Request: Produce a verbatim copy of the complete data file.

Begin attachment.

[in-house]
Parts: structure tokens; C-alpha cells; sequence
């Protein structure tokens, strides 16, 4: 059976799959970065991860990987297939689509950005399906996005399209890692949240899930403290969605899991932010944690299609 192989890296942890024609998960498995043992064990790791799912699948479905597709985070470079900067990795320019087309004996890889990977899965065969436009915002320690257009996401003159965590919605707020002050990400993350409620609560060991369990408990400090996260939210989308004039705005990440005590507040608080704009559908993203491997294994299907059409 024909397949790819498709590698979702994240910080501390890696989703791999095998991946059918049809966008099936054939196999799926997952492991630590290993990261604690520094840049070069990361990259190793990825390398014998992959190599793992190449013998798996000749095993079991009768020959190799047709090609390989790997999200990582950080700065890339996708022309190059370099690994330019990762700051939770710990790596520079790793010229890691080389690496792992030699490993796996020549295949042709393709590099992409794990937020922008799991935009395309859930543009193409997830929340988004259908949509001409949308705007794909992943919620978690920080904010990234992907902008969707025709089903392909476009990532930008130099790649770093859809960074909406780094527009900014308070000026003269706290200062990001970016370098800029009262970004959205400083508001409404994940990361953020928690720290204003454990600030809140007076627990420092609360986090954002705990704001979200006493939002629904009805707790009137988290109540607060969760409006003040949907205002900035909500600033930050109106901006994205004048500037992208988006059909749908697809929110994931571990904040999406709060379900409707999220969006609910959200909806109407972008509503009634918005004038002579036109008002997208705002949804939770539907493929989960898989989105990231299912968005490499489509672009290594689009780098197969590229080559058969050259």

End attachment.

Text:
[in-house]
Parts: structure tokens; C-alpha cells; sequence
């Protein structure tokens, strides 16, 4: 059976799959970065991860990987297939689509950005399906996005399209890692949240899930403290969605899991932010944690299609 192989890296942890024609998960498995043992064990790791799912699948479905597709985070470079900067990795320019087309004996890889990977899965065969436009915002320690257009996401003159965590919605707020002050990400993350409620609560060991369990408990400090996260939210989308004039705005990440005590507040608080704009559908993203491997294994299907059409 024909397949790819498709590698979702994240910080501390890696989703791999095998991946059918049809966008099936054939196999799926997952492991630590290993990261604690520094840049070069990361990259190793990825390398014998992959190599793992190449013998798996000749095993079991009768020959190799047709090609390989790997999200990582950080700065890339996708022309190059370099690994330019990762700051939770710990790596520079790793010229890691080389690496792992030699490993796996020549295949042709393709590099992409794990937020922008799991935009395309859930543009193409997830929340988004259908949509001409949308705007794909992943919620978690920080904010990234992907902008969707025709089903392909476009990532930008130099790649770093859809960074909406780094527009900014308070000026003269706290200062990001970016370098800029009262970004959205400083508001409404994940990361953020928690720290204003454990600030809140007076627990420092609360986090954002705990704001979200006493939002629904009805707790009137988290109540607060969760409006003040949907205002900035909500600033930050109106901006994205004048500037992208988006059909749908697809929110994931571990904040999406709060379900409707999220969006609910959200909806109407972008509503009634918005004038002579036109008002997208705002949804939770539907493929989960898989989105990231299912968005490499489509672009290594689009780098197969590229080559058969050259």